Newsroom

Americans Abroad

By Steve Hansen

When Jennifer Henrichsen came to PLU, she had every intention of majoring in biology and psychology, and then moving on to medical school. Ambitious – and admirable – plans. But halfway into her sophomore year, she had something of an epiphany: Med school was more of her mom’s dream than her own.

Jenn Henrichsen

Jenn Henrichsen '07 found a passion for world politics and journalism.

So she decided to switch directions. Radical directions.

“One of PLU’s strengths is its dedication to helping students succeed in the field of global education,” said Henrichsen. “When the opportunity arose to obtain both political science and communication credit by studying and interning in Norway, I jumped at the chance.”

She was hooked. Henrichsen, who double-majored in political science and communication, traveled abroad four separate times as an undergraduate – to Germany and England, to Norway, to the Balkans, and to Switzerland.

That is where Henrichsen ’07 finds herself now, graduating in 2007 and living in Geneva, Switzerland. She’s earning a Master of Advanced Studies in International and European Security there, studying international law, terrorism and energy security, among other subjects. She also is studying press freedoms in regions of global conflict, with a focus on the increased intimidation, and sometimes assassination, of journalists. And, she’s also working as a freelance journalist at the United Nations’ European headquarters.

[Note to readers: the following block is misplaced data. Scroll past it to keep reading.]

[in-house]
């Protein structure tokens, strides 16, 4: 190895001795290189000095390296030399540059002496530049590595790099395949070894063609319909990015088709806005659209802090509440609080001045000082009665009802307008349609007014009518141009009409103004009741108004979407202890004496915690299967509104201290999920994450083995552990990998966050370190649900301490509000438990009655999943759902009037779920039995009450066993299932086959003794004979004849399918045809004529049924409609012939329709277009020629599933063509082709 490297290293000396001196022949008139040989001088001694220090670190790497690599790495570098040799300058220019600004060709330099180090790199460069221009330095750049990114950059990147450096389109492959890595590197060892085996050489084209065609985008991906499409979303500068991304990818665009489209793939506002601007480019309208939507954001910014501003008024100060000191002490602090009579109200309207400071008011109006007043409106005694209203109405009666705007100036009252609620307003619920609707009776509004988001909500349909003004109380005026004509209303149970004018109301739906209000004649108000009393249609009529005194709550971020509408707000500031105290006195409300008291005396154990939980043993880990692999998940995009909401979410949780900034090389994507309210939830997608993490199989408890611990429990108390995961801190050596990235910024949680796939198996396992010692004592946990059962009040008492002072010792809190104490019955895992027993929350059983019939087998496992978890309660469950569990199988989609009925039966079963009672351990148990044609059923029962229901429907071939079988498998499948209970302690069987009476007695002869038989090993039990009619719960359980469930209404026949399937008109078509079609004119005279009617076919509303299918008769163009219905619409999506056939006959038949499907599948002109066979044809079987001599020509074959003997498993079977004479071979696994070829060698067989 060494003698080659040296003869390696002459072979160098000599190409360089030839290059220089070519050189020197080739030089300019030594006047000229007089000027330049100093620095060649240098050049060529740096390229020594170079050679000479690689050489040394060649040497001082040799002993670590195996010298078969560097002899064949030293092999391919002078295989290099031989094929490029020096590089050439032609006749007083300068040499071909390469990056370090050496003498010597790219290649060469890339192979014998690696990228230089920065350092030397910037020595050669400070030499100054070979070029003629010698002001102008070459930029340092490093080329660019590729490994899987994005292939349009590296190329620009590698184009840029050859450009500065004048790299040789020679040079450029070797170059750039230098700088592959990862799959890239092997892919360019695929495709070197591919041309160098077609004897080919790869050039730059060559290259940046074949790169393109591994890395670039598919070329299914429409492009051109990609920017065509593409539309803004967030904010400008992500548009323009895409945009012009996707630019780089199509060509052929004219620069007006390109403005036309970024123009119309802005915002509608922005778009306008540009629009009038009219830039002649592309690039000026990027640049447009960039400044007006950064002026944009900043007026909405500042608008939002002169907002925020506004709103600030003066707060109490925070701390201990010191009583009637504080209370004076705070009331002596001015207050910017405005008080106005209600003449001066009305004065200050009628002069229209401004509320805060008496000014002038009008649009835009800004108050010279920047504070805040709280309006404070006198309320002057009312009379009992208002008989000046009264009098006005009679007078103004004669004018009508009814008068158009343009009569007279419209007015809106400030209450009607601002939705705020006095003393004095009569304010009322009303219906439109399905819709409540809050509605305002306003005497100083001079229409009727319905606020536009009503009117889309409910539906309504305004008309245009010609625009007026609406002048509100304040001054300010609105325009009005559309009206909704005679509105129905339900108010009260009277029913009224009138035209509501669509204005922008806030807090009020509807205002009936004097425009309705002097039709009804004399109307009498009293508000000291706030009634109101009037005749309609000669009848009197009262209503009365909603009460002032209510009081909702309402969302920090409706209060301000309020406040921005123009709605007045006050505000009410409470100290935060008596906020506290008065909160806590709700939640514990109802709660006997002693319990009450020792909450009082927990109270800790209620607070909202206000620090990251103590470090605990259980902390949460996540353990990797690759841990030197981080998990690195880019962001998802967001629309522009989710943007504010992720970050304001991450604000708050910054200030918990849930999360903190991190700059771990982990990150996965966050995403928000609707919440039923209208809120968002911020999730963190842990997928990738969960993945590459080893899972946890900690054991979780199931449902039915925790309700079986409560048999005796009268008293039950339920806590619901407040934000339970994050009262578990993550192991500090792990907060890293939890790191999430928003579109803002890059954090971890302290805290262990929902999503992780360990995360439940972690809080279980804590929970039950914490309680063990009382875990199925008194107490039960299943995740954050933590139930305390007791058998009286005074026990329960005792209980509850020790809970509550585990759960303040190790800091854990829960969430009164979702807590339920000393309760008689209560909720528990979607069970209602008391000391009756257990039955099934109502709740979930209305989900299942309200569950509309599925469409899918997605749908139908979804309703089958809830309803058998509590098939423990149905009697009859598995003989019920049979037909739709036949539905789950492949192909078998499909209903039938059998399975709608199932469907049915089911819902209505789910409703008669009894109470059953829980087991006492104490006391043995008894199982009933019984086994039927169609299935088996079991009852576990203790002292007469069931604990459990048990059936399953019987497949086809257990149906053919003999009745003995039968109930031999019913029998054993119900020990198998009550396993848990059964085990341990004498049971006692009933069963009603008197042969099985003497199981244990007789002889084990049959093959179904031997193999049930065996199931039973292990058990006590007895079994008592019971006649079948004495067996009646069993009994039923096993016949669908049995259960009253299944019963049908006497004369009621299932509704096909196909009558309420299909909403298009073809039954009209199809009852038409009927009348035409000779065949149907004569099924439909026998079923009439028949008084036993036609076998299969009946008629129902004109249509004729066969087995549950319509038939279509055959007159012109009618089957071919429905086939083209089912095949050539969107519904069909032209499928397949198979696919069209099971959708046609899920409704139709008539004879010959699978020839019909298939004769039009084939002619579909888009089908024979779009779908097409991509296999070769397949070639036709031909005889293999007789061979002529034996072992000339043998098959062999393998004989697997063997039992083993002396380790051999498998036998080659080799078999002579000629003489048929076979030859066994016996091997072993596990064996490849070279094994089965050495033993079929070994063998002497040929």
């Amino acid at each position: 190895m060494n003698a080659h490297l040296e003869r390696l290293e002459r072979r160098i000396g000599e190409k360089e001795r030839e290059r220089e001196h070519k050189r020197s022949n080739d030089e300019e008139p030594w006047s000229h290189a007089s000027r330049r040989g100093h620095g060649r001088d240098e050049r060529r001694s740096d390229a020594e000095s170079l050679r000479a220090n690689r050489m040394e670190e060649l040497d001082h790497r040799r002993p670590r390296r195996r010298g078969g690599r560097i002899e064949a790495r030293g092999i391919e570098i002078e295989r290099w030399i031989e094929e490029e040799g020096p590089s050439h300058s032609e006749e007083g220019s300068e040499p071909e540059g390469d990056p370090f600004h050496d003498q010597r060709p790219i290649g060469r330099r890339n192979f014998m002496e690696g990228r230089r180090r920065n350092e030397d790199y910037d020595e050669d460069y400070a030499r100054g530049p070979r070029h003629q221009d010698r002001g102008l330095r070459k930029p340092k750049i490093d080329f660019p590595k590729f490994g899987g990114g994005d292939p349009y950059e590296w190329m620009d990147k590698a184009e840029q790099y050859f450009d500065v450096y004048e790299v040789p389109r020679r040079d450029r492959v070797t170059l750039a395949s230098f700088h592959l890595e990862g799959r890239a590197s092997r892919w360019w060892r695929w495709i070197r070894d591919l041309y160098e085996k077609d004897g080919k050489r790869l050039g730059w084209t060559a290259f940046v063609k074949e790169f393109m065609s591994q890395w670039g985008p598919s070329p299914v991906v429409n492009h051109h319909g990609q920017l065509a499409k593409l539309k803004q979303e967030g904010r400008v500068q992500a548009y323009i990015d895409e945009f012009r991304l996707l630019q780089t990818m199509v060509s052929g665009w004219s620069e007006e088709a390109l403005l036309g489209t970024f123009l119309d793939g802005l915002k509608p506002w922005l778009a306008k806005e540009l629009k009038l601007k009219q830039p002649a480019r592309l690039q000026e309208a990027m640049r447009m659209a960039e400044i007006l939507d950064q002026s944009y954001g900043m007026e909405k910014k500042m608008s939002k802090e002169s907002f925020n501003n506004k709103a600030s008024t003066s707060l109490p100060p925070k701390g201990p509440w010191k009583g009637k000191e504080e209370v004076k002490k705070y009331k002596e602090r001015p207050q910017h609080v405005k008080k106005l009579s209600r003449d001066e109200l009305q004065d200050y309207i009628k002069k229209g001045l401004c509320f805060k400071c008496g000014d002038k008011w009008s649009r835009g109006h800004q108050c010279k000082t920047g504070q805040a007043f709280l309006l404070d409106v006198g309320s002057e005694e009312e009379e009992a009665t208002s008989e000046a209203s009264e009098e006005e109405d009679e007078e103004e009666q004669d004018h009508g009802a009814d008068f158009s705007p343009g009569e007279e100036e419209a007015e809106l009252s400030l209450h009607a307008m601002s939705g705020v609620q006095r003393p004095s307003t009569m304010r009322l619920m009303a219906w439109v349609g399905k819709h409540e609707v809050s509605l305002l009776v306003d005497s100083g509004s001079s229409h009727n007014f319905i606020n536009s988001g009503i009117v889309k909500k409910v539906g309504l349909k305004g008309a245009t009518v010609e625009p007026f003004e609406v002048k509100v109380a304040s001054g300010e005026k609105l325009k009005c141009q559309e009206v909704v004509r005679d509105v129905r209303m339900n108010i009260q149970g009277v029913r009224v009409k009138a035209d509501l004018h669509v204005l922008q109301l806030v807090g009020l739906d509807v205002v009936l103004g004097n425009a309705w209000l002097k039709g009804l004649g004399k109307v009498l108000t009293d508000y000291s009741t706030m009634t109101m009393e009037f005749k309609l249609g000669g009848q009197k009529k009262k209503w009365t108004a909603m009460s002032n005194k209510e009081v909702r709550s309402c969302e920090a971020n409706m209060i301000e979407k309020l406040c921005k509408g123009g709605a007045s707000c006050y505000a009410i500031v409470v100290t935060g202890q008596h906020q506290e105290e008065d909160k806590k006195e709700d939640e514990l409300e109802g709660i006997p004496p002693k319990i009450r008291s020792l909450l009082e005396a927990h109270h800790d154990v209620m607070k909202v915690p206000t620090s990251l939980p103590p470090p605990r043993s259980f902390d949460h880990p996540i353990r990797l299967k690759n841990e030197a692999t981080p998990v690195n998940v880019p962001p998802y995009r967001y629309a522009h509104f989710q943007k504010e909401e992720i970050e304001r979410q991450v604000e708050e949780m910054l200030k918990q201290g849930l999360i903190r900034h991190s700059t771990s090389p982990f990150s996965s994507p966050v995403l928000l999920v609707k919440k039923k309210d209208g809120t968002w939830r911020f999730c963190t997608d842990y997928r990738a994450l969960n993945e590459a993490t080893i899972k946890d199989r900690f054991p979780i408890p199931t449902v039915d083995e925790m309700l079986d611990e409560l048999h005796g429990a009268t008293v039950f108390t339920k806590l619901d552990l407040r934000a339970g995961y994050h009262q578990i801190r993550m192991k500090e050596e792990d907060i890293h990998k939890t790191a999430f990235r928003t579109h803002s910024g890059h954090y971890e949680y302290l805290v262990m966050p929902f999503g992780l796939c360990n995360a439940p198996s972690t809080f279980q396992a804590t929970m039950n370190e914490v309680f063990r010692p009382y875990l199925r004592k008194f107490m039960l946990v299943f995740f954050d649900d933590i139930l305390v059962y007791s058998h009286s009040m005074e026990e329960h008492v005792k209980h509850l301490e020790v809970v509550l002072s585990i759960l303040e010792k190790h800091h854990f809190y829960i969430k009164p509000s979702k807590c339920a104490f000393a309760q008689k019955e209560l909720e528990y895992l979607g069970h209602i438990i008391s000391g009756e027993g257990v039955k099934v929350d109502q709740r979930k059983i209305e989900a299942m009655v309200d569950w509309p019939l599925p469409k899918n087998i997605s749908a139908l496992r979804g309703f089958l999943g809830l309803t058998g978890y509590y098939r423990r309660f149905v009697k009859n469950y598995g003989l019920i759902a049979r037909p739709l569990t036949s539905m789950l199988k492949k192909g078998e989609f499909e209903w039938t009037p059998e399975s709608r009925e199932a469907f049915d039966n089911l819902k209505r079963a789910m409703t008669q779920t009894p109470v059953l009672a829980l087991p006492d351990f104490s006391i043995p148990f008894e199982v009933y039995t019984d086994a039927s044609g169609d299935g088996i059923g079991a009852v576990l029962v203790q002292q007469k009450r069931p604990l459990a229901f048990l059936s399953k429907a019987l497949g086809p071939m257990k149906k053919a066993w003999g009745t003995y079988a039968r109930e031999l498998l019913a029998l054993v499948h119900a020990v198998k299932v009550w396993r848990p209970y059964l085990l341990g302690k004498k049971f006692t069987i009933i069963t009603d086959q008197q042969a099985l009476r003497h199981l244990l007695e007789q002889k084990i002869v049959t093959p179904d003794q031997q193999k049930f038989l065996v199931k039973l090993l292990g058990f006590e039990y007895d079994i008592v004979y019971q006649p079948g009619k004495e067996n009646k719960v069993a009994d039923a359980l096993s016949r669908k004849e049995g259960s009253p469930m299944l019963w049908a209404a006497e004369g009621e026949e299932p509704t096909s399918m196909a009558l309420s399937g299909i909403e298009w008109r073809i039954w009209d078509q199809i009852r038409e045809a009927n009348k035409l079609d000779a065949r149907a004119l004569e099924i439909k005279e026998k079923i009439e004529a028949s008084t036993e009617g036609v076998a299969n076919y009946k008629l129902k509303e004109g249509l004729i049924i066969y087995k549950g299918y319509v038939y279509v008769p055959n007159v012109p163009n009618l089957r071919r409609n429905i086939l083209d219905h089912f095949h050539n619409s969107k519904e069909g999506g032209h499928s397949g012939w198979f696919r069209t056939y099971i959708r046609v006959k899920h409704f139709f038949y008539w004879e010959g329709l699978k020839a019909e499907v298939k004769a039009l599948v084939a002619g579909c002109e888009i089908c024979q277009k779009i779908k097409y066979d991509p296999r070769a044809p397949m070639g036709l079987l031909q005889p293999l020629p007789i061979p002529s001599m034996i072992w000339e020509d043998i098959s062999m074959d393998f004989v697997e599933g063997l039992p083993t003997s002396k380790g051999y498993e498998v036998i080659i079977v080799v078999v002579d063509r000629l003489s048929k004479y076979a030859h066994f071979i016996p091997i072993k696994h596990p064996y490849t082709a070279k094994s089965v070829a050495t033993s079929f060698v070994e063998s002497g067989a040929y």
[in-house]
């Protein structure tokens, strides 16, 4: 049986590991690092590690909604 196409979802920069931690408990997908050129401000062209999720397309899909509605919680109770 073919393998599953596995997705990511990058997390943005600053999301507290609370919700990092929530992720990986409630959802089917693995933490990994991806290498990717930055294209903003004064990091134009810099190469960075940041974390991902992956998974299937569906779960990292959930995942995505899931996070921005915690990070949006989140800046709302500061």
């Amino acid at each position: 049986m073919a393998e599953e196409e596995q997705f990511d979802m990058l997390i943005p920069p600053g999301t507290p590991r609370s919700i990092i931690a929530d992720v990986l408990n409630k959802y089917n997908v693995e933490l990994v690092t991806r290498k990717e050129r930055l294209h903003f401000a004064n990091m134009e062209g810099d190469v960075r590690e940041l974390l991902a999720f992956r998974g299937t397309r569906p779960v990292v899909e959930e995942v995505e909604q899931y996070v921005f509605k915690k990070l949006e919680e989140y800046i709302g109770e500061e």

It is a pretty good post-graduation gig.

And here’s the best part: She’s doing it on the U.S. and Swiss government’s dime, as part of one of the world’s most prestigious global study programs – the Fulbright U.S. Student Program.

Sponsored by the U.S. Department of State and named for U.S. Senator J. William Fulbright of Arkansas, the Fulbright program was established in 1946 by the Congress to “enable the government of the United States to increase mutual understanding between the people of the United States and the people of other countries.”

It is the largest U.S. international exchange program, and one of the most selective. It sends about 1,450 students a year to more than 155 countries, with a mandate to embark on joint ventures of importance to the general welfare of the world’s inhabitants.

It should be no surprise that students like Henrichsen see the chance to continue their studies in places like Geneva as a natural progression of their studies. In fact, PLU’s

Wang Center for International Programs provided the basis for her winning Fulbright proposal when it gave her – along with her professor and mentor, Joanne Lisosky – a research grant to study human rights at the U.N. in Geneva.

That PLU is extremely successful at placing graduates in the Fulbright program should also be no surprise. In 2007, PLU was named by the Chronicle of Higher Education as one of the top four masters-level institutions in the United States, in terms of the number of students participating in the Fulbright U.S. Student Fellowship program. Since 1975, PLU has had 79 Fulbright recipients.

So, why is PLU so good at getting Fulbright scholarships?

“That PLU ranked so high testifies not only to the quality of PLU, but to the quality of a liberal arts education,” said Troy Storfjell, assistant professor of languages and literatures, and for several years, the university’s Fulbright program adviser. “The Fulbright Fellowship is an ideal match with the global focus of this university,” he added.